Detroit’s municipal pension fund made undisclosed payments for decades to retirees, active workers and others above and beyond normal benefits, costing the struggling city billions of dollars, according to an outside actuary hired to examine the payments.
The payments included bonuses to retirees, supplements to workers not yet retired, and cash to the families of workers who died too young to get a pension, according to a report by the outside actuary and other sources.
How much each person received is not known, because payments were not disclosed in the annual reports of the fund.
Detroit has nearly 12,000 retired general workers, who last year received pensions of $19,213 a year on average — hardly enough to drive a great American city into bankruptcy. But the total excess payments in some years ran to more than $100 million, a crushing expense for a city in steep decline. In some years, the outside actuary found, Detroit poured more than twice the amount into the pension fund than it would have had to contribute had it paid only the specified pension benefits.
And even then, the city’s contributions were not enough. So much money had been drained from the pension fund that by 2005 Detroit could no longer replenish it from its dwindling tax revenues. Instead, the city turned to the public bond markets, borrowed $1.44 billion and used that to fill the hole.
Even that didn’t work. In June, Detroit failed to make a $39.7 million interest payment on that borrowing — the first default of what was soon to become the biggest municipal bankruptcy case in U.S. history.
Detroit said that making the interest payment would have consumed more than 90 percent of its available cash. And besides, the hole in its pension fund was growing again, and it needed a further $200 million for that.
When Detroit turned to the bond market in 2005, it acknowledged that it needed cash for its pension fund but did not explain its long history of paying out more than the plan’s legitimate benefits, including the bonuses, known as “13th checks,” which were reported this month by The Detroit Free Press. Nor did the city describe the pension fund’s distributions to active workers, or note that a 1998 shift to a 401(k)-style plan had been blocked and turned instead into a death benefit. In its most recent annual valuation of the fund, the plan’s actuary said it was still trying to determine the “effect of future retroactive transfers to the 1998 defined contribution plan,” without mentioning that it had not been carried out.
All of these things eroded the financial health of the pension system, but neither the magnitude of the harm nor its effect on the city’s own finances was disclosed to investors. German banks were big buyers of Detroit’s pension debt; now they are complaining that they were told it was sovereign debt.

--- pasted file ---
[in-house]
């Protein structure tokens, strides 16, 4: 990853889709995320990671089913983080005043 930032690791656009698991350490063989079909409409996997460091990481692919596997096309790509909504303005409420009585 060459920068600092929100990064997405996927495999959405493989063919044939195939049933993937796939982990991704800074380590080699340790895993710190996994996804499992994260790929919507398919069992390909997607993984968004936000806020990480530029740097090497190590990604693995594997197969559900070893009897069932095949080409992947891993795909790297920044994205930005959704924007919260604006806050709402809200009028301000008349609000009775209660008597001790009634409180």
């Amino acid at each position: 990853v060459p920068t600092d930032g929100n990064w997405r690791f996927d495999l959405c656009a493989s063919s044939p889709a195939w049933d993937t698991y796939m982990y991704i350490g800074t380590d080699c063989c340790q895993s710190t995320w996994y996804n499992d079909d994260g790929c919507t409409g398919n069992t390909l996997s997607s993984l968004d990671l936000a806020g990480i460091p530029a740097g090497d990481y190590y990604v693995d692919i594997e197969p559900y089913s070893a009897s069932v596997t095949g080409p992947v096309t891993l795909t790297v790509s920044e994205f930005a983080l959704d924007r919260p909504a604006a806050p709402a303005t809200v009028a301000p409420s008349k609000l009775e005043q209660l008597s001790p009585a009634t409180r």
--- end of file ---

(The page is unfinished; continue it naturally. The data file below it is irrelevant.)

Finally, in 2011, the city hired the outside actuary to get a handle on where all the money was going. The pension system’s regular actuaries, with the firm of Gabriel Roeder Smith, would not provide the information because they worked for the plan trustees, not the city.
The outside actuary, Joseph Esuchanko, concluded that the various nonpension payments had cost the struggling city nearly $2 billion from 1985 to 2008, because the city had to constantly replenish the money, with interest. The trustees began making the payments even before 1985, but it appears that Esuchanko could not get data for earlier years.
His calculations included only the extra payments by Detroit’s pension fund for general workers. Detroit has a second pension fund, for police officers and firefighters, which also made excess payments in the past. But Esuchanko could not get the data he needed to calculate those either.
When Esuchanko reported his findings, Detroit’s city council voted to halt all payments except legitimate pensions, as described in plan documents. The police and firefighters’ plan trustees appear to have discontinued the practice earlier.
Detroit’s pension trustees and their lawyers were unavailable Wednesday to comment on the extra payments.
Joseph Harris, who served as Detroit’s independent auditor general from 1995 to 2005, said the payments had been approved by the pension board of trustees, and it would have been useless for the city to have tried to stop them during his term.
“It was like dandelions,” he said. “You just accept them. They were there, something you’ve seen all your life.”
When asked on what legal authority the trustees had made the payments, Harris said, “My understanding was, it had to be approved by city council, and council was under the belief that the money was there — that the pension funds were earning the money, with the consideration that in bad times the city would be making up the difference. I hate to say that. Ultimately the fund has to be funded by the taxpayers.”